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Jerry Seinfeld: The Jew Crush
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What’s the deal with gefilte fish?

Born in Brooklyn, Jerome Allen Seinfeld, Jerry Seinfeld has lived out the American dream: if you replace overcoming the odds and descending from immigrants to become a successful doctor with becoming a famous comedian. His father, Kalmen Seinfeld, was born to Jewish immigrants from Kherson Oblast in southern Ukraine and his mother, Betty née Hosni, of Syrian-Jewish descent, was born to parents from Aleppo. From oppressed immigrant roots to one of the most successful faces in show business, Seinfeld proves that talent and determination can be a game changer.

1. Stand up guy. After graduating from Queens College in 1976, Seinfeld auditioned at an open mic night at Catch a Rising Star in New York City, which led to an appearance in a Rodney Dangerfield HBO special. In 1981, he made a successful appearance on “The Tonight Show Starring Johnny Carson” leading to frequent appearances on late night shows including “Late Night with David Letterman.” Seinfeld attributes much of his style to former greats citing influences like Jean Shepherd, but his cerebral, observational humor has become its own, identifiable brand for which we will be forever thankful. In 2005, Comedy Central named him the 12th greatest stand-up comedian of all time.

2. “Seinfeld.” Close talker. Double-dip. Yada yada yada. Serenity now. Shrinkage … how can we ever repay Seinfeld and co-creator Larry David for providing the world with this invaluable lexicon that so aptly and hilariously captures the mystical idiosyncracies of every day life? For “a show about nothing,”, this 90’s hit sitcom that ran for nine seasons has gifted (and “re-gifted”) fans with unforgettable jokes and insights on the absurdity of merely being alive.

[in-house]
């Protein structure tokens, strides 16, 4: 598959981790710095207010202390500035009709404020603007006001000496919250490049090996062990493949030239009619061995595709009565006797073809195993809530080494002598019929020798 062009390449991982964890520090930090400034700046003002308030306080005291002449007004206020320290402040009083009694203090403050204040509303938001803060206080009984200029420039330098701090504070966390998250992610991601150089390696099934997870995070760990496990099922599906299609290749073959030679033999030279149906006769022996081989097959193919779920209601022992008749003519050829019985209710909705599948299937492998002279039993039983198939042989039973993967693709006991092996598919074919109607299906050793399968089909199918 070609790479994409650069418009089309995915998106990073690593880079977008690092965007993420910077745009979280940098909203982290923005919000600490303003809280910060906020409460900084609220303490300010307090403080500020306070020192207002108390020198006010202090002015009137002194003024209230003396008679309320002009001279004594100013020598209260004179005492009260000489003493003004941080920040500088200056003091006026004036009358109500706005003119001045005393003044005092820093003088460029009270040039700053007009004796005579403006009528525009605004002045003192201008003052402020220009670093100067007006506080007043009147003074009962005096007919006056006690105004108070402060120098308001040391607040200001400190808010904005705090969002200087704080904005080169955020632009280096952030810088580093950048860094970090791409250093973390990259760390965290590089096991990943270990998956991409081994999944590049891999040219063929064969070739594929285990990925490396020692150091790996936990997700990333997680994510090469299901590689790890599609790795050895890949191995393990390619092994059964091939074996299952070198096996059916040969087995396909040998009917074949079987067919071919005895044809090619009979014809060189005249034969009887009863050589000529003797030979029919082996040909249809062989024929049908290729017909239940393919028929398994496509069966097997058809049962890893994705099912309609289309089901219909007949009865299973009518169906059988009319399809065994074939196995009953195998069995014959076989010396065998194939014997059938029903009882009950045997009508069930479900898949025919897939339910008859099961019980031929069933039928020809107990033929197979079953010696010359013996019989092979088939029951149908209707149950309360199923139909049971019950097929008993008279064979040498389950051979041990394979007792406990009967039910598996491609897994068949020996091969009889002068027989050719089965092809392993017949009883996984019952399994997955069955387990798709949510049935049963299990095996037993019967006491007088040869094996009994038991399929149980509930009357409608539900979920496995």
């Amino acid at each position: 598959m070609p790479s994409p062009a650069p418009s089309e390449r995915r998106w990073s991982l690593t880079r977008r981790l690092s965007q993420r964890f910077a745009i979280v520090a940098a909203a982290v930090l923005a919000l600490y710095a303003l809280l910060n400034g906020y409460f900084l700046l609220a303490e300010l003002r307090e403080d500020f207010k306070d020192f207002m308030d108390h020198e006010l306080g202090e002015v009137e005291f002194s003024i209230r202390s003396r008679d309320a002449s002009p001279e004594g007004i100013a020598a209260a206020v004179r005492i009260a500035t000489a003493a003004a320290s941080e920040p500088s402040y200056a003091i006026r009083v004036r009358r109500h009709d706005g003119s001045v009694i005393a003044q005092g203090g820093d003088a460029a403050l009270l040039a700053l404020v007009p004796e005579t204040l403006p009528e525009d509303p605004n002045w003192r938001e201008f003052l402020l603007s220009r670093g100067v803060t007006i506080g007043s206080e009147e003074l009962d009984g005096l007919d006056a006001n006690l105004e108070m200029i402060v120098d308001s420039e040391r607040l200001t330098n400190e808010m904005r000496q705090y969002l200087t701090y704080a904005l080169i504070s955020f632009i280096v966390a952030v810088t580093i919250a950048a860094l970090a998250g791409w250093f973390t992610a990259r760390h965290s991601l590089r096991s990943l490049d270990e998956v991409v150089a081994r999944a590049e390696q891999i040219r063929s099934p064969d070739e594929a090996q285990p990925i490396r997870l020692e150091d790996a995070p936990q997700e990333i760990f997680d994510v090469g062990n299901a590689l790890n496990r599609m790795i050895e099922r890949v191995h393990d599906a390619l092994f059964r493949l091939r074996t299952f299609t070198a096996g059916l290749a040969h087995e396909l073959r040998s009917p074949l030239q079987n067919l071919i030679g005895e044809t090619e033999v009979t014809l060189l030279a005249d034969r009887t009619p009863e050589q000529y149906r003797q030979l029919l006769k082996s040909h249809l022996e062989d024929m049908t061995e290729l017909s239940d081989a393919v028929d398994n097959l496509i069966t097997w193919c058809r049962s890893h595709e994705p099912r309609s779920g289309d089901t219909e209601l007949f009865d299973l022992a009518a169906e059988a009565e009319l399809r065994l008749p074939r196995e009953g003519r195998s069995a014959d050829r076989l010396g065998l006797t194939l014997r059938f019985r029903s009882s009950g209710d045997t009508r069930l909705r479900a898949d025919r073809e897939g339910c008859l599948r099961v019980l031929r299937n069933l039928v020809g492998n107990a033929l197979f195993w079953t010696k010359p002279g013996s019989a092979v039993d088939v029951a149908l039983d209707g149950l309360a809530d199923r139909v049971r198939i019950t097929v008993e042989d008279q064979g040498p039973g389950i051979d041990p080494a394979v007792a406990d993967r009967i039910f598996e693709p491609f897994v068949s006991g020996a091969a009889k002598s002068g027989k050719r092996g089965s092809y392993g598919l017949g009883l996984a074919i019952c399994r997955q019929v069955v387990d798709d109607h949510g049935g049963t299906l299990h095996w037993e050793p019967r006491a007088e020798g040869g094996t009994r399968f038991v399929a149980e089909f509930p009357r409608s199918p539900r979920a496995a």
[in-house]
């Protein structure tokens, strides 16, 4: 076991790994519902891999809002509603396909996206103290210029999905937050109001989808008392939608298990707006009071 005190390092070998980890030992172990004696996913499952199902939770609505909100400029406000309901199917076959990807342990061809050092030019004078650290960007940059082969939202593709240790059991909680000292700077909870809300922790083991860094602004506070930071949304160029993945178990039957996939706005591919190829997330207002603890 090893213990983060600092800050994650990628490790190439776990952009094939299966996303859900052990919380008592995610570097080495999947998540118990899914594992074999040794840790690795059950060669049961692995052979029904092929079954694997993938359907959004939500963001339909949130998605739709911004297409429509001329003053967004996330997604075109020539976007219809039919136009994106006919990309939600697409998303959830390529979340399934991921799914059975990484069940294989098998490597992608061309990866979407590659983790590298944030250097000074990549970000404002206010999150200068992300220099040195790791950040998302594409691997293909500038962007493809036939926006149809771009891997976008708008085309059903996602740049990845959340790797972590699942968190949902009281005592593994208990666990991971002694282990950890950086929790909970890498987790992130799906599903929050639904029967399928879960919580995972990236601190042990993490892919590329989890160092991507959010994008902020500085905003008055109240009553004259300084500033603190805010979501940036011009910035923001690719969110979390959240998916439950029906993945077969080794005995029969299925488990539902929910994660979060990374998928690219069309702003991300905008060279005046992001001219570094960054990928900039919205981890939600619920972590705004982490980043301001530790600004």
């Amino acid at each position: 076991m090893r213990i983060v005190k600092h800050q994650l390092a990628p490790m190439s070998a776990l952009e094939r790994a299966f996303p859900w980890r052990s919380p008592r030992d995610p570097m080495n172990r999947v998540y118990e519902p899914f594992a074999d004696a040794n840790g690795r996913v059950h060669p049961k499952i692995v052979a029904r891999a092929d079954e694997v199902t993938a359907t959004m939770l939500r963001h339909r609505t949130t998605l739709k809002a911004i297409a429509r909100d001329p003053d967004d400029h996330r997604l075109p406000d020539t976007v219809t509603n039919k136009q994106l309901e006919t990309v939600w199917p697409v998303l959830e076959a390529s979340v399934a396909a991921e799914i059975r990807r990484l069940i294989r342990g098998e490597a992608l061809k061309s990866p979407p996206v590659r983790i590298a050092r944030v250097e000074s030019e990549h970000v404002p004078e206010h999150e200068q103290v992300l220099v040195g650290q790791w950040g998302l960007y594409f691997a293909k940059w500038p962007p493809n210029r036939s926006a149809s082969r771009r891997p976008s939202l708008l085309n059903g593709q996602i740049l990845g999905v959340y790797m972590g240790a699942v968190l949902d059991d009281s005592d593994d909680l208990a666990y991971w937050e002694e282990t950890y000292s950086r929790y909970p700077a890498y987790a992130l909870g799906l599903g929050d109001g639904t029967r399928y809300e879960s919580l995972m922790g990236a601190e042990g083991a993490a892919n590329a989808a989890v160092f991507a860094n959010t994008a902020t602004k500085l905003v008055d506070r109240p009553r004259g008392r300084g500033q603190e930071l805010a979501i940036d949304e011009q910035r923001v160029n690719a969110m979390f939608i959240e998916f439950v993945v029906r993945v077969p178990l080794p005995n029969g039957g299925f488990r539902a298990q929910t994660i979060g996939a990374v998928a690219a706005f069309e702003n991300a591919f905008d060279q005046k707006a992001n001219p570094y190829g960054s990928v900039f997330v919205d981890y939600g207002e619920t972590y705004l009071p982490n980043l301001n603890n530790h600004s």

3. Wrote the book. Well, he wrote a book: in 1993, Seinfeld released his book “Seinlanguage,” which was primarily an adaptation of his stand-up material and based off an article paying tribute to the show’s innumerable catch phrases. He also wrote the children’s book “Halloween” and forewords to Ted L. Nancy’s “Letters from a Nut” series of books, Ed Broth’s “Stories from a Moron,” and to the “Peanut Butter & Co. Cookbook.

4. Broadway bit. The New York comedian directed Colin Quinn in the Broadway show “Long Story Short” at the Helen Hayes Theater, showing his talents extend beyond the camera.

5. “Comedians in Cars Getting Coffee.” If an aspiring comedian’s ultimate fantasy is meeting his or her favorite stand-up, imagine meeting tons of them, from the inside of some of the most rare and valuable cars on the planet — throw in a cup of joe and you’ve got Seinfeld’s comedy web series “Comedians in Cars Getting Coffee.” At host, creator and executive producer of the hit show now in its eight season, Seinfeld gives viewers a taste of what two unbelievably famous and high profile comedians, some stand up, some actors, as well as some other special appearances (Barack Obama anyone?) chat about over a car ride, coffee and sometimes a tuna-fish sandwich. From Chris Rock to Carl Reiner and Mel Brooks to Louis C.K. to Tina Fey to Lorne Michaels to Jim Carrey to Steve Martin, Seinfeld has barely left anyone off the list.

6. Kibitzer and kibbutzer. Seinfeld isn’t just a great kibitzer, he is also versed in kibbutz life. At age 16, he spent time volunteering in Kibbutz Sa’ar in Israel.

7. Gives back. In 2008, during his spring 2008 tour, Seinfeld performed in New York City at the Hammerstein Ballroom to benefit “Stand Up for a Cure,” a charity that aids lung cancer research at Memorial Sloan Kettering Cancer Center. 

Jerry Seinfeld

Seinfeld

Comedians in Cars Getting Coffee

Larry David

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